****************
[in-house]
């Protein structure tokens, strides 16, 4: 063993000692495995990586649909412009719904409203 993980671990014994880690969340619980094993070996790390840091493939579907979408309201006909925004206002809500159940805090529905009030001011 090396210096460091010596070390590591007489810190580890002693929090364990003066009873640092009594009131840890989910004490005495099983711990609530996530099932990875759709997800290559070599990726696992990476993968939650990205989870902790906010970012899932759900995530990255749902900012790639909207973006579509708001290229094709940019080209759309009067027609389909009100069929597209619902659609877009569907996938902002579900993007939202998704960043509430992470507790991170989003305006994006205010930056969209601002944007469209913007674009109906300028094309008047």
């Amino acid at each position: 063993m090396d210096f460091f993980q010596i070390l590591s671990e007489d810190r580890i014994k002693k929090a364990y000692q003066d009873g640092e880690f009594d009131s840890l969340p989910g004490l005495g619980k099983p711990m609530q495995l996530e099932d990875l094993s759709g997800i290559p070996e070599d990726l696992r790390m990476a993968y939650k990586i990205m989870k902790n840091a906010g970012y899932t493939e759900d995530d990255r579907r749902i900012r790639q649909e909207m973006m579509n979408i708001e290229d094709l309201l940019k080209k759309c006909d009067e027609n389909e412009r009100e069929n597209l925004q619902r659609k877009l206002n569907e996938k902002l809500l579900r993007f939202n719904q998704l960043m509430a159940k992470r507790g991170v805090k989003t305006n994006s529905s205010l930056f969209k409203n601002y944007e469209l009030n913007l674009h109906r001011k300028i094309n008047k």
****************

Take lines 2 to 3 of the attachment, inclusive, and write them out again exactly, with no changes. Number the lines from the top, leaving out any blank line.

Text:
């Protein structure tokens, strides 16, 4: 063993000692495995990586649909412009719904409203 993980671990014994880690969340619980094993070996790390840091493939579907979408309201006909925004206002809500159940805090529905009030001011 090396210096460091010596070390590591007489810190580890002693929090364990003066009873640092009594009131840890989910004490005495099983711990609530996530099932990875759709997800290559070599990726696992990476993968939650990205989870902790906010970012899932759900995530990255749902900012790639909207973006579509708001290229094709940019080209759309009067027609389909009100069929597209619902659609877009569907996938902002579900993007939202998704960043509430992470507790991170989003305006994006205010930056969209601002944007469209913007674009109906300028094309008047």
């Amino acid at each position: 063993m090396d210096f460091f993980q010596i070390l590591s671990e007489d810190r580890i014994k002693k929090a364990y000692q003066d009873g640092e880690f009594d009131s840890l969340p989910g004490l005495g619980k099983p711990m609530q495995l996530e099932d990875l094993s759709g997800i290559p070996e070599d990726l696992r790390m990476a993968y939650k990586i990205m989870k902790n840091a906010g970012y899932t493939e759900d995530d990255r579907r749902i900012r790639q649909e909207m973006m579509n979408i708001e290229d094709l309201l940019k080209k759309c006909d009067e027609n389909e412009r009100e069929n597209l925004q619902r659609k877009l206002n569907e996938k902002l809500l579900r993007f939202n719904q998704l960043m509430a159940k992470r507790g991170v805090k989003t305006n994006s529905s205010l930056f969209k409203n601002y944007e469209l009030n913007l674009h109906r001011k300028i094309n008047k």